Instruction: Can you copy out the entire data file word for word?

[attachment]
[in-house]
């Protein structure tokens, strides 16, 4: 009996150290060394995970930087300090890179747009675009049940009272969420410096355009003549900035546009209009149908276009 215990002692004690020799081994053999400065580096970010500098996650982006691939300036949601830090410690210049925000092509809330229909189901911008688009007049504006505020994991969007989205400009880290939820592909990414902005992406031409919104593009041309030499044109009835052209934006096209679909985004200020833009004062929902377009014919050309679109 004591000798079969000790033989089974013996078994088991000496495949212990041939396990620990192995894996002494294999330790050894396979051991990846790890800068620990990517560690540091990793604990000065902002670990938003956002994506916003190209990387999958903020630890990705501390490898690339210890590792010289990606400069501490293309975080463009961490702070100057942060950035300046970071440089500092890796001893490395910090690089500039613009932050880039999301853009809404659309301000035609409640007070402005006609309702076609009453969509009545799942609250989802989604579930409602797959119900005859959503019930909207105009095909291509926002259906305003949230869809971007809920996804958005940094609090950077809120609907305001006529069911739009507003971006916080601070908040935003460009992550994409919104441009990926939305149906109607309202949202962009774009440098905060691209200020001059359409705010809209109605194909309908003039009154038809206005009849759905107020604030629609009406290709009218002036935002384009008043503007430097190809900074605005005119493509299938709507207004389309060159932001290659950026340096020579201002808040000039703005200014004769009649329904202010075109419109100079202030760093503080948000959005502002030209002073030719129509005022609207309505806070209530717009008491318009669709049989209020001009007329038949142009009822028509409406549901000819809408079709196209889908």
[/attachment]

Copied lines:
[in-house]
């Protein structure tokens, strides 16, 4: 009996150290060394995970930087300090890179747009675009049940009272969420410096355009003549900035546009209009149908276009 215990002692004690020799081994053999400065580096970010500098996650982006691939300036949601830090410690210049925000092509809330229909189901911008688009007049504006505020994991969007989205400009880290939820592909990414902005992406031409919104593009041309030499044109009835052209934006096209679909985004200020833009004062929902377009014919050309679109 004591000798079969000790033989089974013996078994088991000496495949212990041939396990620990192995894996002494294999330790050894396979051991990846790890800068620990990517560690540091990793604990000065902002670990938003956002994506916003190209990387999958903020630890990705501390490898690339210890590792010289990606400069501490293309975080463009961490702070100057942060950035300046970071440089500092890796001893490395910090690089500039613009932050880039999301853009809404659309301000035609409640007070402005006609309702076609009453969509009545799942609250989802989604579930409602797959119900005859959503019930909207105009095909291509926002259906305003949230869809971007809920996804958005940094609090950077809120609907305001006529069911739009507003971006916080601070908040935003460009992550994409919104441009990926939305149906109607309202949202962009774009440098905060691209200020001059359409705010809209109605194909309908003039009154038809206005009849759905107020604030629609009406290709009218002036935002384009008043503007430097190809900074605005005119493509299938709507207004389309060159932001290659950026340096020579201002808040000039703005200014004769009649329904202010075109419109100079202030760093503080948000959005502002030209002073030719129509005022609207309505806070209530717009008491318009669709049989209020001009007329038949142009009822028509409406549901000819809408079709196209889908």